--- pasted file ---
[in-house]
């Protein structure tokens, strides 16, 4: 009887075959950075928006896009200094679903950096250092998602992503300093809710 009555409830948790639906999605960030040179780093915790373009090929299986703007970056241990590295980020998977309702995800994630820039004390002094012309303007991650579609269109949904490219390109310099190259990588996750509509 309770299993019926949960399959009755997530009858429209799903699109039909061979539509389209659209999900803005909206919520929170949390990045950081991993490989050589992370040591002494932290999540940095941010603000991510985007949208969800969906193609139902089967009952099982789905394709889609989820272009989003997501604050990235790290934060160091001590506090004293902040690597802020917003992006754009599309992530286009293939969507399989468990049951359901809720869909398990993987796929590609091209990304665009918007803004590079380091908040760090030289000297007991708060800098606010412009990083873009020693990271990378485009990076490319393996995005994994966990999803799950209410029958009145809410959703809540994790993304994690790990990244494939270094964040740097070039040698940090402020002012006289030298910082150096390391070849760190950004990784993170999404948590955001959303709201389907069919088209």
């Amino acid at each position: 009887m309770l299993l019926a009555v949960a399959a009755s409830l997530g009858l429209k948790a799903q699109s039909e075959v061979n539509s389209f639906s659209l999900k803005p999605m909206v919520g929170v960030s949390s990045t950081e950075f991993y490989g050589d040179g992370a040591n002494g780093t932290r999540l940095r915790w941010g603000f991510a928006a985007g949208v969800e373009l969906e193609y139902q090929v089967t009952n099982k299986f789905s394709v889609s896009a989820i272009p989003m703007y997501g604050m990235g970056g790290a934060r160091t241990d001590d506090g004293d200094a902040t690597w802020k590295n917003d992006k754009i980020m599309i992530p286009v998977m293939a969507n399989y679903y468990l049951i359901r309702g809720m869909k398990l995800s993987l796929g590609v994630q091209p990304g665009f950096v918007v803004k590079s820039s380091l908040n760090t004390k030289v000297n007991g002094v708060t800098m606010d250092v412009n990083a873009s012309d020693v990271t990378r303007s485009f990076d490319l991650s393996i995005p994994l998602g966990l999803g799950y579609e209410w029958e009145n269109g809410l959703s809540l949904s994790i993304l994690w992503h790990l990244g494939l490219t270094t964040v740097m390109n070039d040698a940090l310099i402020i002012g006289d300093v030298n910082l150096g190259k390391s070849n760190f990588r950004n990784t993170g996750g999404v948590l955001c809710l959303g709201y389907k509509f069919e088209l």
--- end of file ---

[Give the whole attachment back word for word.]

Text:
[in-house]
């Protein structure tokens, strides 16, 4: 009887075959950075928006896009200094679903950096250092998602992503300093809710 009555409830948790639906999605960030040179780093915790373009090929299986703007970056241990590295980020998977309702995800994630820039004390002094012309303007991650579609269109949904490219390109310099190259990588996750509509 309770299993019926949960399959009755997530009858429209799903699109039909061979539509389209659209999900803005909206919520929170949390990045950081991993490989050589992370040591002494932290999540940095941010603000991510985007949208969800969906193609139902089967009952099982789905394709889609989820272009989003997501604050990235790290934060160091001590506090004293902040690597802020917003992006754009599309992530286009293939969507399989468990049951359901809720869909398990993987796929590609091209990304665009918007803004590079380091908040760090030289000297007991708060800098606010412009990083873009020693990271990378485009990076490319393996995005994994966990999803799950209410029958009145809410959703809540994790993304994690790990990244494939270094964040740097070039040698940090402020002012006289030298910082150096390391070849760190950004990784993170999404948590955001959303709201389907069919088209």
């Amino acid at each position: 009887m309770l299993l019926a009555v949960a399959a009755s409830l997530g009858l429209k948790a799903q699109s039909e075959v061979n539509s389209f639906s659209l999900k803005p999605m909206v919520g929170v960030s949390s990045t950081e950075f991993y490989g050589d040179g992370a040591n002494g780093t932290r999540l940095r915790w941010g603000f991510a928006a985007g949208v969800e373009l969906e193609y139902q090929v089967t009952n099982k299986f789905s394709v889609s896009a989820i272009p989003m703007y997501g604050m990235g970056g790290a934060r160091t241990d001590d506090g004293d200094a902040t690597w802020k590295n917003d992006k754009i980020m599309i992530p286009v998977m293939a969507n399989y679903y468990l049951i359901r309702g809720m869909k398990l995800s993987l796929g590609v994630q091209p990304g665009f950096v918007v803004k590079s820039s380091l908040n760090t004390k030289v000297n007991g002094v708060t800098m606010d250092v412009n990083a873009s012309d020693v990271t990378r303007s485009f990076d490319l991650s393996i995005p994994l998602g966990l999803g799950y579609e209410w029958e009145n269109g809410l959703s809540l949904s994790i993304l994690w992503h790990l990244g494939l490219t270094t964040v740097m390109n070039d040698a940090l310099i402020i002012g006289d300093v030298n910082l150096g190259k390391s070849n760190f990588r950004n990784t993170g996750g999404v948590l955001c809710l959303g709201y389907k509509f069919e088209l």